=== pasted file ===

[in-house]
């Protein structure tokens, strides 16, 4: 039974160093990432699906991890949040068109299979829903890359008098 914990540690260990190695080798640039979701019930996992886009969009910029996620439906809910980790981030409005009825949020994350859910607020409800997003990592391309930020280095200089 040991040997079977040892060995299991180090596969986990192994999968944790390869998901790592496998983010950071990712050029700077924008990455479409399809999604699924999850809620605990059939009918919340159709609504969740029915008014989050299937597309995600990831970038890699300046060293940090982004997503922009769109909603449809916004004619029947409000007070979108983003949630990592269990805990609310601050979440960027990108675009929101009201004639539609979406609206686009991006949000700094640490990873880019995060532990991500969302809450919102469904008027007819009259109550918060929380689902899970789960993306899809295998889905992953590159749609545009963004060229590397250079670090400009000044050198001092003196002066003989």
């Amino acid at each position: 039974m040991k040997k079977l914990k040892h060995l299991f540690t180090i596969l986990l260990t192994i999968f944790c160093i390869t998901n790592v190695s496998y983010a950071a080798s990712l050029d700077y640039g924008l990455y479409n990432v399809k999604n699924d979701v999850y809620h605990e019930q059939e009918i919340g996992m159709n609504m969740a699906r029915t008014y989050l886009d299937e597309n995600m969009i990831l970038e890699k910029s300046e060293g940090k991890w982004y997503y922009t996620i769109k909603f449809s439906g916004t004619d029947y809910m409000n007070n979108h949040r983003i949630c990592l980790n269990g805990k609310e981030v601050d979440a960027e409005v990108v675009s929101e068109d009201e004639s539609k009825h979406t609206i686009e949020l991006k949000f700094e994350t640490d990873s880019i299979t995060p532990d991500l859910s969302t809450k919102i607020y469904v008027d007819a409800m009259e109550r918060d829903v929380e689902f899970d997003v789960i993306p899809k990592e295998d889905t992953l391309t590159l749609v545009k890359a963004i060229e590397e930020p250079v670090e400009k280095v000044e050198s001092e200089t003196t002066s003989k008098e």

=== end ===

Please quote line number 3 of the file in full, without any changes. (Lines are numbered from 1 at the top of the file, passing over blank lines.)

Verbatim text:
């Amino acid at each position: 039974m040991k040997k079977l914990k040892h060995l299991f540690t180090i596969l986990l260990t192994i999968f944790c160093i390869t998901n790592v190695s496998y983010a950071a080798s990712l050029d700077y640039g924008l990455y479409n990432v399809k999604n699924d979701v999850y809620h605990e019930q059939e009918i919340g996992m159709n609504m969740a699906r029915t008014y989050l886009d299937e597309n995600m969009i990831l970038e890699k910029s300046e060293g940090k991890w982004y997503y922009t996620i769109k909603f449809s439906g916004t004619d029947y809910m409000n007070n979108h949040r983003i949630c990592l980790n269990g805990k609310e981030v601050d979440a960027e409005v990108v675009s929101e068109d009201e004639s539609k009825h979406t609206i686009e949020l991006k949000f700094e994350t640490d990873s880019i299979t995060p532990d991500l859910s969302t809450k919102i607020y469904v008027d007819a409800m009259e109550r918060d829903v929380e689902f899970d997003v789960i993306p899809k990592e295998d889905t992953l391309t590159l749609v545009k890359a963004i060229e590397e930020p250079v670090e400009k280095v000044e050198s001092e200089t003196t002066s003989k008098e």